4. The method according to claim 3 wherein the steps of embedding the first and second connector plate in opposite sides of the members are accomplished substantially simultaneously with each providing a reaction force for the other, and wherein the steps of cutting the connector stock to form the first connector plate and embedding the teeth thereof occur in the same stroke of the first press, the steps of cutting the connector stock to form the second connector plate and embedding the teeth thereof occur in the same stroke of the second press.
5. The method according to claim 1 including the step of adjusting the location of the leading portion of the connector stock relative to the cutting edge such that the cut is made between two transverse rows of teeth.
6. The method according to claim 1 including the steps of locating the wooden members in laterally offset positions relative to one another on a support table, moving the wooden members along the support table, butting the leading end of the trailing wooden member against a stop, and displacing at least one of the wooden members laterally into logitudinal alignment with the other wooden member.
7. A method of joining a pair of longitudinally aligned end to end butting wooden members by applying a sheet metal connector plate of the type having integrally struck teeth projecting from one side thereof and corresponding elongated slots therein to joints formed between the wooden members comprising the steps of:
(1) providing a coil of connector stock of the type having integrally struck teeth projecting from one side thereof;
(2) feeding the connector stock from the coil to a presshead which is movable along a predetermined path and carries a cutting edge for cutting the stock as the presshead moves along the said path, thereby to form a connector plate of predetermined length;
(3) locating the joint between the longitudinally aligned end to end butting wooden members in opposition to the path of movement of said presshead including the steps of locating the wooden members in laterally offset positions relative to one another on a support table, moving the wooden members along the support table, butting the leading end of the trailing wooden member against a stop, and displacing at least one of the wooden members laterally into longitudinal alignment with the other wooden member;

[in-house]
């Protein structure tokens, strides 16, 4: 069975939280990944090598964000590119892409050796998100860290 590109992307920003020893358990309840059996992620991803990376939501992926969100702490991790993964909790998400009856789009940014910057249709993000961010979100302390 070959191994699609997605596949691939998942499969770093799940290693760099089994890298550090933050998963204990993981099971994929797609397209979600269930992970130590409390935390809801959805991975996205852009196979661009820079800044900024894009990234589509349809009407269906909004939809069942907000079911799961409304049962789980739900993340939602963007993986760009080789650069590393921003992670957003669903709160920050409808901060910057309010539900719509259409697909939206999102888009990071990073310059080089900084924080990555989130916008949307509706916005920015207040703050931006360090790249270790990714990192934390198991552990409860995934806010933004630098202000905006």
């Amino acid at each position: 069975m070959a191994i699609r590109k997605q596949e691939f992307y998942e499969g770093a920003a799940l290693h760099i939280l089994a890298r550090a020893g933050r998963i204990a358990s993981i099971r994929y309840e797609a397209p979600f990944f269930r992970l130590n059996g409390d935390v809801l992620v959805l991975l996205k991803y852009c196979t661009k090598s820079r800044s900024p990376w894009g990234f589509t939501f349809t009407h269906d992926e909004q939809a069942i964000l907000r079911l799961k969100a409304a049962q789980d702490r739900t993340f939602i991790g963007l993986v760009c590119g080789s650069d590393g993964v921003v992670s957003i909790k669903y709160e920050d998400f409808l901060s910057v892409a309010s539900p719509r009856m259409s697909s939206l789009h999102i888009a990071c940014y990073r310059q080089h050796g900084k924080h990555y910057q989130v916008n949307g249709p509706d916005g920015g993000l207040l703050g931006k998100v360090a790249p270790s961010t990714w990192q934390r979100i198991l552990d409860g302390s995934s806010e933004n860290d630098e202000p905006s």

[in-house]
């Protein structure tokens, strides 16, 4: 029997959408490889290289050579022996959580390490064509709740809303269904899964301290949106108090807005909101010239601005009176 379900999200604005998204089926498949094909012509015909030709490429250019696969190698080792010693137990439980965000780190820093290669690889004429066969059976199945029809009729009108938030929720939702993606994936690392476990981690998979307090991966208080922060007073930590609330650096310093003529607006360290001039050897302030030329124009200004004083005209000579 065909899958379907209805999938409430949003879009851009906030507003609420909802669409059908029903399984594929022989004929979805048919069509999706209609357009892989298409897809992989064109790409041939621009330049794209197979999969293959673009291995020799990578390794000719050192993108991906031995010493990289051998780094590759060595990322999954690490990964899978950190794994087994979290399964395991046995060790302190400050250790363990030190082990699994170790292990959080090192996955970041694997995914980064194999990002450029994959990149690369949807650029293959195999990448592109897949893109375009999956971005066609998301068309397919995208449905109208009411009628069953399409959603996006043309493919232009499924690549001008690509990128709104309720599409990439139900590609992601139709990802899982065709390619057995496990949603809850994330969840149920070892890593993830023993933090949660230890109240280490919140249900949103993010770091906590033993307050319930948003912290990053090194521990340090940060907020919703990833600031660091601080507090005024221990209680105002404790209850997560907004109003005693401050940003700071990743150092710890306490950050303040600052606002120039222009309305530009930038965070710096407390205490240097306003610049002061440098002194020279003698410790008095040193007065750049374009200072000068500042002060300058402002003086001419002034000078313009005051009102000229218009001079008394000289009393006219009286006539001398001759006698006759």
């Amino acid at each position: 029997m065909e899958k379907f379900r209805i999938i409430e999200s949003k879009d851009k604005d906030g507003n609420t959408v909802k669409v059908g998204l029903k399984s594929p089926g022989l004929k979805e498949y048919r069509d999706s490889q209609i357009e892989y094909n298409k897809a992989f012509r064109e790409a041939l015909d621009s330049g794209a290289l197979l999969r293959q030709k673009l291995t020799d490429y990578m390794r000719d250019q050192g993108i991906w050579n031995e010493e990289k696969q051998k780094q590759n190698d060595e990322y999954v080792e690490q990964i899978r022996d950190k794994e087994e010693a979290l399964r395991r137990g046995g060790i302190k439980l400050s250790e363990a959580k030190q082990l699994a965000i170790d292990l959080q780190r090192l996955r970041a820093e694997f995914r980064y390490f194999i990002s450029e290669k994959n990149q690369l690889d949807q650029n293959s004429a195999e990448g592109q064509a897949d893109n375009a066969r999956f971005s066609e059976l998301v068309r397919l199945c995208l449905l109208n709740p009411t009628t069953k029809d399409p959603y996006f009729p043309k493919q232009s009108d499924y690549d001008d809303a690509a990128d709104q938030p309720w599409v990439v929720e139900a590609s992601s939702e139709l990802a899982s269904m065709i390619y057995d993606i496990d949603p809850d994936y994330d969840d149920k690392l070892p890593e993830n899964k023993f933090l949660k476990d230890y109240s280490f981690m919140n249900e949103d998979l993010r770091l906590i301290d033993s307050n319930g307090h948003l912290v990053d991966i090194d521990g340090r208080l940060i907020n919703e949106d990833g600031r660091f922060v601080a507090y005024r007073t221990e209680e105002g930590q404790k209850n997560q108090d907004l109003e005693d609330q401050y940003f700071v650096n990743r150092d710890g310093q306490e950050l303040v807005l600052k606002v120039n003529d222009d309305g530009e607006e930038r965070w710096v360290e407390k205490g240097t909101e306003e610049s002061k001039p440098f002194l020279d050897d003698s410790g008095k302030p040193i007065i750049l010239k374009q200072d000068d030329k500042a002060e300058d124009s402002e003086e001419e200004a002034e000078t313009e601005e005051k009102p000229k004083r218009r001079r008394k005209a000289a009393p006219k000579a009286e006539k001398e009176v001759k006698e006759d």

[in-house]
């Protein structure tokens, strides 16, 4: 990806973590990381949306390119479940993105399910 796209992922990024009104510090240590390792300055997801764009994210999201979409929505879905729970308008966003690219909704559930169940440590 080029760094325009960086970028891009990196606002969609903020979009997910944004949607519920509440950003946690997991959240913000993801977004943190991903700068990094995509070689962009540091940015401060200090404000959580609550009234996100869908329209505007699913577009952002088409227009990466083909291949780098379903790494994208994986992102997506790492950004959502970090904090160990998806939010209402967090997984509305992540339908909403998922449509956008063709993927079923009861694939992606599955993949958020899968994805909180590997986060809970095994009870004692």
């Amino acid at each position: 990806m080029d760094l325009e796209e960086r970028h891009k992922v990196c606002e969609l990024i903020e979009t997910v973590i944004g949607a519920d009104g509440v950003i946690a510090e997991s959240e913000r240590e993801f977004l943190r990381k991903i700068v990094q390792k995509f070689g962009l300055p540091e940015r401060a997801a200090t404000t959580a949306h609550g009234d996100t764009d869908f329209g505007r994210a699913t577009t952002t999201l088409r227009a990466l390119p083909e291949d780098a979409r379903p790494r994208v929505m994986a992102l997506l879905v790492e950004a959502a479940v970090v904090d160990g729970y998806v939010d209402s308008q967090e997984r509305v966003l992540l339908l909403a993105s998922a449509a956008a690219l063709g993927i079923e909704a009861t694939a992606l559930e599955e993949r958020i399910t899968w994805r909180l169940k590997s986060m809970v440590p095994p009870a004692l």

(4) clamping the said wooden members in the said longitudinally aligned butting end to end relation;
(5) moving said presshead in said predetermined path and cutting the stock to form a connector plate of predetermined length and placing the plate on the joint so that the elongated slots are normal to the joint line; and
(6) upon further movement of the presshead, pressing the teeth of the connector plate thus formed into one side of the adjoining wooden members.
Description

This is a division of application Ser. No. 594,247, filed July 9, 1975, now abandoned, which is in turn a division of application Ser. No. 509,567, filed Sept. 26, 1974, now U.S. Pat. No. 3,964,663.

The present invention relates to methods for joining butted wooden members one to the other and particularly relates to methods for providing discrete connector plates of the type having prepunched integrally extending teeth from coiled strips thereof and substantially simultaneously embedding the plates into the opposite sides of a pair of endwise butted, longitudinally aligned, wooden members to form a unitary wooden member.

In copending U.S. patent application Ser. No. 317,095 filed Dec. 20, 1972 of common assignee herewith, now abandoned in favor of co-pending application Ser. No. 488,006, filed July 12, 1974, now U.S. Pat. No. 3,913,816 there is disclosed an apparatus for forming wooden frames. The disclosure of application Serial No. 317,095 filed Dec. 20, 1972 is incorporated herein by reference as though fully set forth herein. In that application, there is disclosed coils of connector strip or stock of the type having teeth struck integrally therefrom. This stock is fed from the coils to a frame fabricating machine which substantially simultaneously cuts the connector stock to required lengths to form connector plates, locates the plates on opposite sides of the joints of the frames undergoing fabrication, and embeds the teeth of the connector plates into such joints. More particularly, a pair of C-frame assemblies each carrying upper and lower press heads are mounted on opposite sides of a conveyor. Each C-frame carries a pair of coils of connector stock from which the stock is fed to the respective upper and lower press platens in a direction at right angles to the direction of movement of the frames along the conveyor. The press platens cut discrete lengths of connector plates from the coils and embed the teeth of the platens into opposite sides of the wooden members forming the joints of the frame undergoing fabrication. In that arrangement, the joint is formed between right-angularly related members. It will be appreciated that with such arrangement, the connector plates must be embedded such that the elongated slots left in the connector plates by striking the elongated teeth therefrom extend in a direction normal to the joint line between the right-angularly related members. This is necessary to ensure maximum joint strength.